Reviewed by Sep 30, 2020| Updated on
Ceteris paribus is a Latin phrase meaning 'with other things that are same' or 'other things being equal or held constant'. A widespread assumption in the field of economics is that the phrase acts as a shorthand indication of the impact of one economic variable on another, provided that all other variables remain constant or same.
It assists in isolating multiple independent variables influencing a dependent variable. Casual relationships among economic variables are difficult to be isolated in the real world since most economic variables are inter-dependant by more than one cause. Still, the models often depend on an assumption of independent variables.
For instance, in the real world, it would be nearly not possible to ascertain the causal relationship between the price of the goods (dependent variable) and the quantity demanded (independent variable) while also taking into account other variables that affect the price.
Let us see few examples of the application of Ceteris Paribus.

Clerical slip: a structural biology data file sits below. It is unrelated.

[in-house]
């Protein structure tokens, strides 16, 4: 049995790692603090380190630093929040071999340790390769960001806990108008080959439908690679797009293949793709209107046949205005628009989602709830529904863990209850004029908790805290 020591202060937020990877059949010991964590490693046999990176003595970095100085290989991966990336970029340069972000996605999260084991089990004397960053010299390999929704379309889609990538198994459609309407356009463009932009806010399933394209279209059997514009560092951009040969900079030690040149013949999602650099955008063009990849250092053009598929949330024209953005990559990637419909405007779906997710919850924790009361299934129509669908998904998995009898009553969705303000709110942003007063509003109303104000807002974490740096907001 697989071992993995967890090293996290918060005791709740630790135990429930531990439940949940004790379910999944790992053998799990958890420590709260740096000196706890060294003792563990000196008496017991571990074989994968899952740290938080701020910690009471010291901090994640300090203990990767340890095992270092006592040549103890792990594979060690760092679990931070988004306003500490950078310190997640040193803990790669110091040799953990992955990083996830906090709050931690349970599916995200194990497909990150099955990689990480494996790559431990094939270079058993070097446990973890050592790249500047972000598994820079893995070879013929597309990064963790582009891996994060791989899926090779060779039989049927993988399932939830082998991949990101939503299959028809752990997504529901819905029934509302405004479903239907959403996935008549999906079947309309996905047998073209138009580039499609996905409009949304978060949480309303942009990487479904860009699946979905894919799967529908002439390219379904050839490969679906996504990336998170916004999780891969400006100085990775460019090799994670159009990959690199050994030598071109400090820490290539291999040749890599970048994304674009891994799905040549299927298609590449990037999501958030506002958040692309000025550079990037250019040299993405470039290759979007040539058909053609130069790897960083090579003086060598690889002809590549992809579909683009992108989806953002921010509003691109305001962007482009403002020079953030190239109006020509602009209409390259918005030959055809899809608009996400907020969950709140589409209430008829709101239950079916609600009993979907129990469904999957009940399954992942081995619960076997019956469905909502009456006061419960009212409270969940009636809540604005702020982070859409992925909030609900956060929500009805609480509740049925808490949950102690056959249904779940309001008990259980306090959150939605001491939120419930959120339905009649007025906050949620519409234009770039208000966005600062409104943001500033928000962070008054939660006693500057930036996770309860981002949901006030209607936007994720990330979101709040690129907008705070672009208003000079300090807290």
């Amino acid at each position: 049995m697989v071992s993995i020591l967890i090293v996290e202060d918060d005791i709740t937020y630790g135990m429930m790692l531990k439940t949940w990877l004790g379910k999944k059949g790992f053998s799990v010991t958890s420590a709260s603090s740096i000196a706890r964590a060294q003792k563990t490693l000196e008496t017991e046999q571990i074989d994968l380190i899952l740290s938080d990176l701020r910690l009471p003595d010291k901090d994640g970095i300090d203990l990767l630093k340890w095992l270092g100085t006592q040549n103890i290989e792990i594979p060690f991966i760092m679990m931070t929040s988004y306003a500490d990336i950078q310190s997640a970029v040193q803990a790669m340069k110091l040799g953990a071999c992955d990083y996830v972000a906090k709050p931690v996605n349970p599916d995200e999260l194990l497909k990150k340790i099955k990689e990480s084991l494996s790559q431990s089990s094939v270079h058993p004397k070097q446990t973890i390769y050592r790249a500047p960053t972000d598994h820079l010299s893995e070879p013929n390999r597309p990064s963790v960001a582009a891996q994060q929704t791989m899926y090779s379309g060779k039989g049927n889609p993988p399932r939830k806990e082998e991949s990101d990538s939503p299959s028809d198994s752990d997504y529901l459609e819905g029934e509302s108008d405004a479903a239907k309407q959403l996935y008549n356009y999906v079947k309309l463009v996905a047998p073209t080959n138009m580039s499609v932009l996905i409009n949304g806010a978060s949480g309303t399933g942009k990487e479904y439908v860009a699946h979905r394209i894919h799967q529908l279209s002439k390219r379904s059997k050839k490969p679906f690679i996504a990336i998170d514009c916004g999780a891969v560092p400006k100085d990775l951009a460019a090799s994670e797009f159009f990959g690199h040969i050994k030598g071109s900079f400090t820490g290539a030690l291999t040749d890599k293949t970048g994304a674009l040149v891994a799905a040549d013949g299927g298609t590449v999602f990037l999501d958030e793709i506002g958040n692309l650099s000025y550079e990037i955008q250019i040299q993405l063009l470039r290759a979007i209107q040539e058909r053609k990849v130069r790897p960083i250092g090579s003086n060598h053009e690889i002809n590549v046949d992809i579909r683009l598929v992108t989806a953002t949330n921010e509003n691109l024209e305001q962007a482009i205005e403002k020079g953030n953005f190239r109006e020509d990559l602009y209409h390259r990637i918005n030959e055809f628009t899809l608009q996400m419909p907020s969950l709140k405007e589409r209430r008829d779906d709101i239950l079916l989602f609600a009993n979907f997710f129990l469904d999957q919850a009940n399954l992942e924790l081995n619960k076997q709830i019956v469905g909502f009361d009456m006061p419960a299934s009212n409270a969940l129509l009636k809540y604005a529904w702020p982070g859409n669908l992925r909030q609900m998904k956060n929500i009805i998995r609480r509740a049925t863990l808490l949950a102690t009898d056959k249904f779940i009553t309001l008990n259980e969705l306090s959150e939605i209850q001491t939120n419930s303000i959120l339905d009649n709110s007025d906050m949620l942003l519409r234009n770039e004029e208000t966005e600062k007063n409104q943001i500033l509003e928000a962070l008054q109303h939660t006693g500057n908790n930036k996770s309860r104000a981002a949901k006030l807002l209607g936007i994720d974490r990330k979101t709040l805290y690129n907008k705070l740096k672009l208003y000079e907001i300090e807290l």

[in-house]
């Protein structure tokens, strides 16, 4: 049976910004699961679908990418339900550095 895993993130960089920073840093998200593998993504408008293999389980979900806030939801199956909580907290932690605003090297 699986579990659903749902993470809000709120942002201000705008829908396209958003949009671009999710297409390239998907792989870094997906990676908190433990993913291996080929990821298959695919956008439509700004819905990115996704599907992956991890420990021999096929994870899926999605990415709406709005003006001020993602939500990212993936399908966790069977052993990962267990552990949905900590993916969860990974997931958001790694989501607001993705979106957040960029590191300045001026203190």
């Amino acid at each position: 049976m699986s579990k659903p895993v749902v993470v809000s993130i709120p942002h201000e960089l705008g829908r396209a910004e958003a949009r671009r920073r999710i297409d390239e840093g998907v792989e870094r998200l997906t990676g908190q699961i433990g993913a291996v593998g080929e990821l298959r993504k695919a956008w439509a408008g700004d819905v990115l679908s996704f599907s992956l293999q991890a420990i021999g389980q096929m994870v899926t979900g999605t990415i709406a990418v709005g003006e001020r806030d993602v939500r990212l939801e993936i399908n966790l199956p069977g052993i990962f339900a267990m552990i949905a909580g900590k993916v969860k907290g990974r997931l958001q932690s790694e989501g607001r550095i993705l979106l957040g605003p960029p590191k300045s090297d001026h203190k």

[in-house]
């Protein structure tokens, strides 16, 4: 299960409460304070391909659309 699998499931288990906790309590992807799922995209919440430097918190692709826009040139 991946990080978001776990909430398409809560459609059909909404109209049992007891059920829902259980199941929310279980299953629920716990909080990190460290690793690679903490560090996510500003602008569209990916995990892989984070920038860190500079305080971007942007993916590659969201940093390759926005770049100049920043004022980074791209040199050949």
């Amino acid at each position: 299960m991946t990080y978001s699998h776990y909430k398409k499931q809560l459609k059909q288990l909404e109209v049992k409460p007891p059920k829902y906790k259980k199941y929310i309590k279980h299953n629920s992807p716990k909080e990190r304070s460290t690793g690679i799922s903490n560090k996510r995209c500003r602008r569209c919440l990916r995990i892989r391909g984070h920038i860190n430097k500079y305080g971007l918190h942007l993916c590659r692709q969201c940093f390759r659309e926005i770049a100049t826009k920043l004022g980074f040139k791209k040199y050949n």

The price of meat may rise if more people are willing to purchase it. In turn, the producers may sell it for a lower price if fewer people want it. But prices of meat may also fall if we assume that the price of land to raise chickens also drops.
It makes it difficult to assume that it was only the demand that caused the price change. However, if other variables are kept constant under the ceteris paribus assumption, it is simpler to describe the relationship between only the price and demand. The variables include the prices of similar goods, production costs, and labour costs.
Another example of its application is that ceteris paribus is often used when making arguments about a cause and its effect. An economist might claim that increasing the minimum wage will, in turn, increase unemployment. It will cause a rise in the supply of money, causing inflation. In turn, it reduces the marginal costs that boost economic profits for a company.
Ceteris paribus is also used in other areas, such as psychology and biology. These fields have ceteris paribus rule that is assumed to be true only under normal circumstances.